Given that CSF viral PCR was negative and no clinical improvement occurred, the patient was treated with a 5-day course of intravenous 1-g methylprednisolone for suspected autoimmune encephalitis/cerebral vasculitis. He was extubated on day 2 but had persistent confusion and agitation and was reintubated. He was subsequently extubated on day 4 when his confusion resolved. On day 4, clinical examination and electroencephalography were normal, and his nasopharyngeal aspirate (NPA) was positive for HMPV and negative for respiratory syncytial virus; influenza A and B viruses; parainfluenza viruses 1, 2, and 3; adenovirus; and picornaviruses. We had insufficient CSF for HMPV testing. Follow-up 3 months later indicated no residual deficits, and MRI demonstrated resolution of the acute changes (Figure 2, panel C).


The clinical presentation, CSF results, and radiologic findings supported the diagnosis of encephalitis. CSF examinations showed elevated protein with no marked pleocytosis typically seen in viral encephalitis and similar to a case of respiratory HMPV with central nervous system (CNS) involvement in a child (7). Normal or near-normal CSF leukocyte counts have been reported in encephalitis-associated HMPV infection (35,7) and might reflect the lack of meningeal inflammation, which suggests that primary infection is through the respiratory tract and not through CNS invasion. The patient’s NPA PCR was negative for other viruses, except HMPV. Other viral encephalitides are less likely because common encephalitic viruses were not found on 2 occasions in the CSF. CSF samples were not blood stained and were unlikely to be falsely negative from heme products inhibition of PCR processes (8).

MRI findings were similar to those in 2 other encephalitis-associated HMPV cases (6,7). In a 10-year-old girl with encephalitis, HMPV was detected in NPA and CSF, and MRI showed cortical and subcortical T2 FLAIR hyperintensities with evolving DWI hyperintensities (6). Another case described cortical and subcortical FLAIR hyperintensities (7). In the case reported here, given the MRI DWI abnormalities, cerebral vasculitis and autoimmune encephalitis were differential diagnoses. However, the acute clinical presentation and benign course did not support either of these diagnoses. In addition, the resolution of DWI lesions and radiologic lack of disease activity at 3 months with 1 course of methylprednisolone rarely occurs in either of these diseases. MRI findings were not typical of herpes simplex virus–associated encephalitis. In Hendra virus–associated encephalitis, MRI shows similar microinfarcts with T2/FLAIR and DWI lesions (9). We did not test for Hendra virus because it has never been reported in Victoria and the patient had no contact with horses, the primary vector in Australia. The clinical course of Hendra encephalitis is longer and the outcome more severe. MRI findings in this patient suggested micro-infarcts involving the small vessels at the corticosubcortical junctions and deep white matter.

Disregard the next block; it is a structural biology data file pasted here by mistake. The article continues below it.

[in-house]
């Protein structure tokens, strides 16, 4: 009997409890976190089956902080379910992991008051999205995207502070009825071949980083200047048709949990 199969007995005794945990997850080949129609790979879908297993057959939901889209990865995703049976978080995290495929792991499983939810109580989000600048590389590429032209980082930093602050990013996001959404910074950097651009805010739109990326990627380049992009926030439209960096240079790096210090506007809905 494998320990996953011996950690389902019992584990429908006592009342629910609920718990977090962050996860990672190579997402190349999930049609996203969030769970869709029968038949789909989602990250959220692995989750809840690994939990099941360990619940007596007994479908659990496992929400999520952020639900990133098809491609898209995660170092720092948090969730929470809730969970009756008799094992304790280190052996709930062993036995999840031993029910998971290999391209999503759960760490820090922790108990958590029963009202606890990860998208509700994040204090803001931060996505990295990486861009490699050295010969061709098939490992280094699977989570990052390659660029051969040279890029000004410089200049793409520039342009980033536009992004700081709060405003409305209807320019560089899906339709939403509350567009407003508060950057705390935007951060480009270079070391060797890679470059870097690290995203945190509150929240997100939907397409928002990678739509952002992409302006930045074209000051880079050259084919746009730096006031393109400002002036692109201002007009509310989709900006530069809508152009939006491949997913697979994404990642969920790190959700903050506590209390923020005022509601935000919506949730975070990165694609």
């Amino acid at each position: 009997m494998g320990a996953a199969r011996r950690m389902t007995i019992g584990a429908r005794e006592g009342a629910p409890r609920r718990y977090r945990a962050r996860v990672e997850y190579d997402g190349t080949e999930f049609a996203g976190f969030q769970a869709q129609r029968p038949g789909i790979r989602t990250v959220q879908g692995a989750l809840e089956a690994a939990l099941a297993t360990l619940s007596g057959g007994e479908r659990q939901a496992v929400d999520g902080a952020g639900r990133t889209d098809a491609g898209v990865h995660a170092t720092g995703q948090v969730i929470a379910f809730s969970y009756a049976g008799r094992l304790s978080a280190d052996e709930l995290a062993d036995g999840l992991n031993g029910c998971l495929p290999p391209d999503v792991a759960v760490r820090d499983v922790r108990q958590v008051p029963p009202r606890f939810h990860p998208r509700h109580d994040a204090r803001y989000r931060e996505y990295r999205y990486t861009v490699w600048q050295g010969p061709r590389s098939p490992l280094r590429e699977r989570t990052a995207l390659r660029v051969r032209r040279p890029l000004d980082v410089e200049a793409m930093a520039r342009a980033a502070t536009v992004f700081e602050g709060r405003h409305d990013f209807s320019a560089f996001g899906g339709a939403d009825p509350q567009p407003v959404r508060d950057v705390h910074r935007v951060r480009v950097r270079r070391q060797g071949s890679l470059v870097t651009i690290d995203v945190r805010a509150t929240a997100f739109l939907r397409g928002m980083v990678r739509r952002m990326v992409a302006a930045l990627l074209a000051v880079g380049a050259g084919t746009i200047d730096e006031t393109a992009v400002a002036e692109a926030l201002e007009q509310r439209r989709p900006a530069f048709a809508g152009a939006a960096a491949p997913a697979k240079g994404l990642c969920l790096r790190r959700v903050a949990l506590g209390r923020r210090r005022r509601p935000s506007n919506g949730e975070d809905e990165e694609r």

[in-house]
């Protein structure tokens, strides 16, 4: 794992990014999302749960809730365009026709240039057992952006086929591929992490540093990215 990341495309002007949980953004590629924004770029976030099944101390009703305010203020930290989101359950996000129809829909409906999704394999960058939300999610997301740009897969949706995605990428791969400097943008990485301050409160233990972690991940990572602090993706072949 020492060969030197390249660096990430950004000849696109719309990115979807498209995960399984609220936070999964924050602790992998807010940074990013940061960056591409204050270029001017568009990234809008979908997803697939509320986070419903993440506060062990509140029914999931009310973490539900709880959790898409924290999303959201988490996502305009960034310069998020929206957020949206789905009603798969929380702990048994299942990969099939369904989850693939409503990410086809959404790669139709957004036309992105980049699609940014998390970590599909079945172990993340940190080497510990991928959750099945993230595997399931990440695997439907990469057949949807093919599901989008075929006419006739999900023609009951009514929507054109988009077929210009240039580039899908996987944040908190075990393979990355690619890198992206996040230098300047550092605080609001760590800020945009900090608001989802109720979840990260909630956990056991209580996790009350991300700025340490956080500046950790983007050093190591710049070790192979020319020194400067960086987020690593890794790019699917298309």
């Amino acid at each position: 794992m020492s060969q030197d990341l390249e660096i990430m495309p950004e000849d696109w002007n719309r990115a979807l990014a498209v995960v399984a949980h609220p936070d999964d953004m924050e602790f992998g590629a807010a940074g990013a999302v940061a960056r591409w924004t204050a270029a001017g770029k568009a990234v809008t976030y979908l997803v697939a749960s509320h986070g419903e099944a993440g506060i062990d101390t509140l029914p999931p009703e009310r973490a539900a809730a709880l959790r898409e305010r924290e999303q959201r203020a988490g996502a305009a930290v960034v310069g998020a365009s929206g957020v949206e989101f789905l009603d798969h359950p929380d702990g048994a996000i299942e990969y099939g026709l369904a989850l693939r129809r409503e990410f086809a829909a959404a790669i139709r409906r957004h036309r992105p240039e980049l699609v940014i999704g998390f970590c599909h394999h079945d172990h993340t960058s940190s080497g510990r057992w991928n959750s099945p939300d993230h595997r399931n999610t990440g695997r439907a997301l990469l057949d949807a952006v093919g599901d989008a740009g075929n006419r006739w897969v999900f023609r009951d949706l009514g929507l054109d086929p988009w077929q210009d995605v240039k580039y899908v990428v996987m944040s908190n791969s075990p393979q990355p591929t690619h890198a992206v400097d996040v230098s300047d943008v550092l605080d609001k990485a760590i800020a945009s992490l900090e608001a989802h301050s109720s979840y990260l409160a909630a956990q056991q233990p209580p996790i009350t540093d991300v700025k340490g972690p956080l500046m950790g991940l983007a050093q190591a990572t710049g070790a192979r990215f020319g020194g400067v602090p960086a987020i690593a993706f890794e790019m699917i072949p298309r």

The limitation of this case was that we did not test for HMPV in CSF. HMPV encephalitis in adults has not been documented in the literature and at the time was not considered as a cause. We learned later in the patient’s admission about the positive HMPV NPA and did not have enough saved CSF for HMPV PCR testing. This limitation emphasizes an important teaching point: for all patients with encephalitis, a portion of CSF should be saved for future analyses and, if an etiology is not found in the initial CSF analysis, then less common but possible etiologies, such as HMPV, should be tested for with saved CSF. HMPV RNA was detected in NPA and CSF in 1 child with encephalitis (6). In other cases with NPA positive for HMPV, HMPV PCR has yielded negative results in CSF (35). In the case reported here, the negative test results for other infectious agents and positive NPA by HMPV PCR conclude that HMPV is the most likely causative agent for encephalitis. Asymptomatic carriage of HMPV is uncommon, and positive NPA by HMPV PCR in asymptomatic persons without any respiratory symptoms is rare (1,10).

Previously reported cases of HMPV with CNS involvement have occurred in children. Most of these reports describe respiratory symptoms before CNS involvement (37); in 1 case, HMPV RNA was found in brain and lung tissue on autopsy (7). This finding supports an etiologic agent with predilection for lung and brain infection but requires initial respiratory tract inoculation. The case reported here raises the possibility of HMPV causing encephalitis in adults with preceding respiratory infection. Testing for HMPV RNA in NPA and CSF should be considered not only in children with encephalitis but also in adults with encephalitis who have a preceding respiratory infection and CSF and radiologic abnormalities suggestive of a viral infectious agent.

Dr. Fok is completing a neuro-ophthalmology fellowship at the Department of Ophthalmology & Visual Sciences, The University of British Columbia, Vancouver, BC, Canada. His research interests include neuro-ophthalmology and multiple sclerosis.



A.F. received a Doctor’s in Training Grant from Medical Insurance Group Australia. V.H.T.C. received travel grants from Merck Serono and Bayer.



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Cite This Article

DOI: 10.3201/eid2111.150608

1These authors contributed equally to this article.

2Current affiliation: The University of British Columbia, Vancouver, British Columbia, Canada.

Table of Contents – Volume 21, Number 11—November 2015

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Anthony Fok, Department of Ophthalmology & Visual Sciences, Faculty of Medicine, Eye Care Centre, 550 Willow S, Vancouver, BC V5Z 3N9, Canada

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Page created: October 19, 2015